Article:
Social Assistance Reform Isn't Cruel; It's Necessary
Recently, the Trump administration has caught fire from the media for a straightforward attempt to reform the long outdated food stamps program -- officially titled the Supplemental Nutrition Assistance Program (SNAP). Rather than doling out food stamps, which could hypothetically be used for almost any food, Trump’s proposal would be to deliver an assortment of canned goods, including peanut butter, pasta, juice, and powdered milk to intended recipients.
This reform has been called cruel, or even “inhuman,” by critics.
And yes, there are flaws with this plan. Most notably, the costs of assembling and shipping these packages around the country would probably limit, if not eliminate, the $129 billion it was intended to save. However, we can’t adopt the mentality that reshaping social assistance programs is cruel or inhuman. It’s necessary if we want to pave the way to a balanced budget and, more importantly, to a population that’s better served.
Why Social Assistance Reform Is Necessary
The amount of money we spend on welfare programs is staggering. In 2011, welfare was spread across 83 overlapping programs, which cost a combined total of more than $1.03 trillion, which is more than we spent on Social Security, Medicare, or our national defense.
There are several problems here:
- Sheer total spending. Let that $1.03 trillion figure sink in for a second -- that’s “trillion,” with a “T.” That’s something on the order of $3,300 of spending for every man, woman, and child in the country. Considering only 45 million Americans are below the poverty line, that’s more like $22,800 of spending for every individual in poverty, which is easily a full-time salary. This spending is part of the reason why this country is so deep in debt, and it’s time we acknowledged that.
- Allocation of assistance. We also need to consider how easy it is to get government benefits. It’s possible for anyone, even individuals with ample job prospects and tons of savings, to leech off unemployment benefits for longer than they need to. It’s also possible to get food stamps if you have a moderate income, because the program is generous -- and from there, there’s no telling whether an individual will use those credits to buy nutritious, beneficial foods. It’s even possible to exchange those credits off-market for non-food items.
- Overlap. The overlap between benefit and assistance programs is another source of concern. With more than 83 distinct programs, it’s possible for some people to collect benefits in multiple areas, while other, more needy people, end up with less total assistance. Some efforts are purely redundant and would be much better served if streamlined.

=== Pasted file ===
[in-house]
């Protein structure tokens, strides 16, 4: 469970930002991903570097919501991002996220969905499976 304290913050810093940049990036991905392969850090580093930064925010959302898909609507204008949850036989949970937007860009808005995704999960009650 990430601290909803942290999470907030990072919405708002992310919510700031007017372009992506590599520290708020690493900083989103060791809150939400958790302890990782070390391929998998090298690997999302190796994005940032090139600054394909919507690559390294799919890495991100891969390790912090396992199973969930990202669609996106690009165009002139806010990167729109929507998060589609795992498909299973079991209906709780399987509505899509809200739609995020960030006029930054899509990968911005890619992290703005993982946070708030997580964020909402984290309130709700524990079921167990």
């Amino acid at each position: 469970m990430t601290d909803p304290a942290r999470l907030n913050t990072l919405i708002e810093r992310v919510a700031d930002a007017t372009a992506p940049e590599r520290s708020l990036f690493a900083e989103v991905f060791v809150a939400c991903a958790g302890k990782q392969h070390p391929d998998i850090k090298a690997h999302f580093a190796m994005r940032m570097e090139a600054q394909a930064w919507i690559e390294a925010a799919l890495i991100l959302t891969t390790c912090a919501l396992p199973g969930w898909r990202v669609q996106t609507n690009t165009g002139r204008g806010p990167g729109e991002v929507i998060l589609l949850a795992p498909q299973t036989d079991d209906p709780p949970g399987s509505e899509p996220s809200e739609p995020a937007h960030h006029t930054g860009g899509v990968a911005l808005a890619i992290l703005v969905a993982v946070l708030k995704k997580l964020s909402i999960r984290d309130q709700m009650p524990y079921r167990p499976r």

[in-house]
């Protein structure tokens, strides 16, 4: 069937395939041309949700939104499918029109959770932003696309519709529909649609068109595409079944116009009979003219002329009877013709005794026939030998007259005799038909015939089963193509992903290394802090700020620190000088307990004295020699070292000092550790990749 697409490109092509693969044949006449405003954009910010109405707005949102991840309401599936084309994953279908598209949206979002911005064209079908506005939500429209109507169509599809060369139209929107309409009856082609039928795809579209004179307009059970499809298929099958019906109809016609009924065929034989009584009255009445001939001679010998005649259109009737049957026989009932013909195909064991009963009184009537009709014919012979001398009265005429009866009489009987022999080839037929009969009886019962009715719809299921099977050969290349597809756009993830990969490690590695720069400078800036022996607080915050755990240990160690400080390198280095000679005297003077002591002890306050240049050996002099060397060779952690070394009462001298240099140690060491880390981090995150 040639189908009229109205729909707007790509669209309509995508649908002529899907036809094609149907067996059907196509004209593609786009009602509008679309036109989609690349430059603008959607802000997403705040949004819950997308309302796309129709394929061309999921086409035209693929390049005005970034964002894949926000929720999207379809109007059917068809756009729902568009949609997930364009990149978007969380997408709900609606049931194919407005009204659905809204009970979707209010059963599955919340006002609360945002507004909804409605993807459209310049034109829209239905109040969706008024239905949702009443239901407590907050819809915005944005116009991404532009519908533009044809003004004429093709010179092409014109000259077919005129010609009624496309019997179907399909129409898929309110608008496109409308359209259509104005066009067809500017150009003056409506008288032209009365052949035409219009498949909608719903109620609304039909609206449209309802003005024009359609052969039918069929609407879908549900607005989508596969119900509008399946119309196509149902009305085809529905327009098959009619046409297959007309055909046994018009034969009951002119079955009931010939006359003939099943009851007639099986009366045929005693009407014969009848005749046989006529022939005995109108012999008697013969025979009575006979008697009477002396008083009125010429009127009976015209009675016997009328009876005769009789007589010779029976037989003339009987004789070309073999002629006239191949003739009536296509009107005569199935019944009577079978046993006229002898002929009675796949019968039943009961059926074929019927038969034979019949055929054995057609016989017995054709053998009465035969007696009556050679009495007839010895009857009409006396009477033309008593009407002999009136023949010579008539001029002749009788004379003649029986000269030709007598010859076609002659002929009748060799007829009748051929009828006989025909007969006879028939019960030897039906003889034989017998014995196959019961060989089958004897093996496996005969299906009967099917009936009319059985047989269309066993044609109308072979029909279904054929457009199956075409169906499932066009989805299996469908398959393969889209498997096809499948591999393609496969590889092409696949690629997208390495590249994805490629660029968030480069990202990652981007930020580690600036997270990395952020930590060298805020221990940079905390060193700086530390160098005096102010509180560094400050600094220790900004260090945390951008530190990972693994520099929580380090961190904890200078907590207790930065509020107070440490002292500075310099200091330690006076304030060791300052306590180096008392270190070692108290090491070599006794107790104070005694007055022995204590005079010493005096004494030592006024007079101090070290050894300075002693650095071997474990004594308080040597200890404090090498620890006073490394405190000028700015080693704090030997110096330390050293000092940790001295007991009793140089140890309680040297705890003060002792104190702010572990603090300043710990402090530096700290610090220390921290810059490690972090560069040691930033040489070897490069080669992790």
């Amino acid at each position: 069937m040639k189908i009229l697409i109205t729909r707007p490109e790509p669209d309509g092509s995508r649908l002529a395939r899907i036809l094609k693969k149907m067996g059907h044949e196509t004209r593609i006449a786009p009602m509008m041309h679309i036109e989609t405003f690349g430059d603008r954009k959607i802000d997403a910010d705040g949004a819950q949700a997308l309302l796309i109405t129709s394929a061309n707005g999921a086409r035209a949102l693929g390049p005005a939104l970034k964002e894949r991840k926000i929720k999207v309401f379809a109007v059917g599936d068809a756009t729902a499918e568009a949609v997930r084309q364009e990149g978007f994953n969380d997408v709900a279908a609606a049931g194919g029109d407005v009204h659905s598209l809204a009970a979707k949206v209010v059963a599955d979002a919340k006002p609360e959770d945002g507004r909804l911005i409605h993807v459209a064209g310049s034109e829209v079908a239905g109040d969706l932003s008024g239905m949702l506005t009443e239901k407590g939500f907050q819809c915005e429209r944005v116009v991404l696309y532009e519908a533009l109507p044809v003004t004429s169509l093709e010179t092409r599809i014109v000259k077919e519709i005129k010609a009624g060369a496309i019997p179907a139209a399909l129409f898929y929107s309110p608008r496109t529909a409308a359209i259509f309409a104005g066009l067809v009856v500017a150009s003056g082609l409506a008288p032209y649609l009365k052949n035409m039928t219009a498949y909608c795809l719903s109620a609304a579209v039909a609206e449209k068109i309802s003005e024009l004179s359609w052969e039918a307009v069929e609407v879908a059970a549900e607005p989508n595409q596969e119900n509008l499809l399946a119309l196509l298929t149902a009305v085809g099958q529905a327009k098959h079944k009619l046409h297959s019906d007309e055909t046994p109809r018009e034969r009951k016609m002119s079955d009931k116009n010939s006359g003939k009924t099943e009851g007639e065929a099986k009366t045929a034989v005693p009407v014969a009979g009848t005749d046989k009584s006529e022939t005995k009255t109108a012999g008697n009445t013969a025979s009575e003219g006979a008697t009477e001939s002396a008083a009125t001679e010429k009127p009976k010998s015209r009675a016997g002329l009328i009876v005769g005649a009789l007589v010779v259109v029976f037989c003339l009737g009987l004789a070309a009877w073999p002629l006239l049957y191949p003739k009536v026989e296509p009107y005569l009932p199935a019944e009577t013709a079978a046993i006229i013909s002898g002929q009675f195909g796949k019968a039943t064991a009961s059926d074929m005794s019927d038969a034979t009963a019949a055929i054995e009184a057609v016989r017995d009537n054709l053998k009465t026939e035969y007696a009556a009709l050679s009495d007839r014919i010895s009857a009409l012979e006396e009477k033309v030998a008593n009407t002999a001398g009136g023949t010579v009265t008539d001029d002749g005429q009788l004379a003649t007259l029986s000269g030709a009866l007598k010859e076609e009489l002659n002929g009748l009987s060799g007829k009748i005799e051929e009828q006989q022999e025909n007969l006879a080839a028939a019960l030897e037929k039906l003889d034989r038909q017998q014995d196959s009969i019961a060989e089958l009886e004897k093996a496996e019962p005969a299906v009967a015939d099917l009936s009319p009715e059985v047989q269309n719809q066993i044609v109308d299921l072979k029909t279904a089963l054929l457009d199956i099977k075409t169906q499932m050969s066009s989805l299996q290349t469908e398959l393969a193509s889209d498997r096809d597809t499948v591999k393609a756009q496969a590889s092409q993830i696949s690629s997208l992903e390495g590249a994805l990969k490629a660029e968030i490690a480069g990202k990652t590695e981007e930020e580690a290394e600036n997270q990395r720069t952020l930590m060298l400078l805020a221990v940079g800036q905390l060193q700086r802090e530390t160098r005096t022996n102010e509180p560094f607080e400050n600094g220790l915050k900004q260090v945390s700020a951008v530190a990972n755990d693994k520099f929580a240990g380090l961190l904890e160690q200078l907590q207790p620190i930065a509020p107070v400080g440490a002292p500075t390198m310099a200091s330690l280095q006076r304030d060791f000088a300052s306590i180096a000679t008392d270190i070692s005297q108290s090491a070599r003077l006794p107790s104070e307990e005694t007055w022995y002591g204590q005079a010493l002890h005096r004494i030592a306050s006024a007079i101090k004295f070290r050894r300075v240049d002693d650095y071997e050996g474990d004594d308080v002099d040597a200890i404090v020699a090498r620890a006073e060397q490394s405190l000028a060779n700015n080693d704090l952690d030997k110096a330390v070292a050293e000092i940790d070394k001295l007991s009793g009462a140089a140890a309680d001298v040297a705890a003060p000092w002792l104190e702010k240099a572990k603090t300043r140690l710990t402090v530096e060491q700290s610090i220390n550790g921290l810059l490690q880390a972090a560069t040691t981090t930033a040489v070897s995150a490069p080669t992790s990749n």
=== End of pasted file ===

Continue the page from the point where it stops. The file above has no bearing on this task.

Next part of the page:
These three factors alone make the prospect of social assistance reform a practical necessity. But how can we do it without being labeled as “cruel?”
One option is to move social assistance to the private sector. There are already companies and nonprofit organizations working to help individuals in poverty find jobs, get access to important resources, and even rebuild their personal credit. This would be an enormous shift, and one that we couldn’t force, but as we start making cuts and cleaning up the governmental structure, new nonprofits and companies would move in to fill the void.
One of the most important things we need to do is consolidate the dozens of assistance programs that end up overlapping, and failing to serve the needs of the people they were intended to help. Consider this: the cost of a universal basic income program could ultimately be less than what we’re paying in our social assistance programs. We could provide a basic, livable salary to every person in need for less than what we’re currently paying in programs that have failed to alleviate poverty for decades. We don’t necessarily support UBI, but it’s a perfect illustration of how consolidated benefits are extraordinarily more efficient.
We also need to do a better job of diagnosing and addressing the specific needs of individuals applying for these programs. Rather than simply asking for an income level and providing lumped benefits, we need to screen people, assess their unique needs, and allocate benefits appropriately. Trump has suggested drug testing, to mixed kinds of criticism, as one way to filter out people who might abuse the system, but there are many potential ways to more accurately assess needs.
So is it “cruel” to want to spend money more efficiently? Or get the right benefits in the right hands? That seems like a stretch, considering we’re already doling out more than a trillion dollars’ worth of benefits, and it isn’t fixing the problem. It’s time we got serious about redrawing the social assistance programs meant to alleviate poverty and stop nitpicking every decision that changes the current system.